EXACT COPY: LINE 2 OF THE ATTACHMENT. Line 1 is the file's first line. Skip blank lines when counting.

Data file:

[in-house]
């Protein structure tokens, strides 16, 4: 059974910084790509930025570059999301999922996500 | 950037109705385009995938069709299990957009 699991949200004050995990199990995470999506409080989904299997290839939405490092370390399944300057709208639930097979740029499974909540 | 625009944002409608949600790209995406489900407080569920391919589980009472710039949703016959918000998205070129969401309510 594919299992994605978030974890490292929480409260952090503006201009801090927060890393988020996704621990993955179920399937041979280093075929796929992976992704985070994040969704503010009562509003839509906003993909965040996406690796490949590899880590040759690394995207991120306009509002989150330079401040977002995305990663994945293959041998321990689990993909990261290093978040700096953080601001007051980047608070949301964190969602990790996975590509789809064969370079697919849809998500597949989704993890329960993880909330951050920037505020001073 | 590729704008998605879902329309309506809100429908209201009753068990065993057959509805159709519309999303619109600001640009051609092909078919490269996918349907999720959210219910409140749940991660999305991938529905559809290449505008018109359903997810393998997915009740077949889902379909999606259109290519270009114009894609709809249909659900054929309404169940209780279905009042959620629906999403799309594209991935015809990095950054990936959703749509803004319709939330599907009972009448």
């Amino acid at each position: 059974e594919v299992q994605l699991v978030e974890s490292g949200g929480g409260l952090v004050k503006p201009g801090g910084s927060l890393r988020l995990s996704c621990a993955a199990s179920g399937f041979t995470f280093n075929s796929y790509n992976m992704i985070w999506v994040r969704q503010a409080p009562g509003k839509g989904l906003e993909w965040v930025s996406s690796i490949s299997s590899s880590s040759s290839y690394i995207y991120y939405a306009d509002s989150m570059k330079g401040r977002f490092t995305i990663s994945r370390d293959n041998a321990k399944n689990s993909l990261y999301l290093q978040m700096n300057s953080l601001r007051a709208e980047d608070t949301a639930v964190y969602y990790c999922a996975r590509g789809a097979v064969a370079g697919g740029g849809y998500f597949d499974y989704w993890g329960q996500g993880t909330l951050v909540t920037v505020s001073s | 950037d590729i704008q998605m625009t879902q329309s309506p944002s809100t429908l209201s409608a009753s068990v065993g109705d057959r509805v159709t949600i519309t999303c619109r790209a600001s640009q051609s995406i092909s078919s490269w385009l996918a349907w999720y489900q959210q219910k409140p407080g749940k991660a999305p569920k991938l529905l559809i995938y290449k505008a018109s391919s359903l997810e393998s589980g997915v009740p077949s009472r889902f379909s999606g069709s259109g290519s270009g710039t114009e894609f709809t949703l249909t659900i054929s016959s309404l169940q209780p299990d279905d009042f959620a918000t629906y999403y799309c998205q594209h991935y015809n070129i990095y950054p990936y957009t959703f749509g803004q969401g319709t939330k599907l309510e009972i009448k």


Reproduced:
């Protein structure tokens, strides 16, 4: 059974910084790509930025570059999301999922996500 | 950037109705385009995938069709299990957009 699991949200004050995990199990995470999506409080989904299997290839939405490092370390399944300057709208639930097979740029499974909540 | 625009944002409608949600790209995406489900407080569920391919589980009472710039949703016959918000998205070129969401309510 594919299992994605978030974890490292929480409260952090503006201009801090927060890393988020996704621990993955179920399937041979280093075929796929992976992704985070994040969704503010009562509003839509906003993909965040996406690796490949590899880590040759690394995207991120306009509002989150330079401040977002995305990663994945293959041998321990689990993909990261290093978040700096953080601001007051980047608070949301964190969602990790996975590509789809064969370079697919849809998500597949989704993890329960993880909330951050920037505020001073 | 590729704008998605879902329309309506809100429908209201009753068990065993057959509805159709519309999303619109600001640009051609092909078919490269996918349907999720959210219910409140749940991660999305991938529905559809290449505008018109359903997810393998997915009740077949889902379909999606259109290519270009114009894609709809249909659900054929309404169940209780279905009042959620629906999403799309594209991935015809990095950054990936959703749509803004319709939330599907009972009448």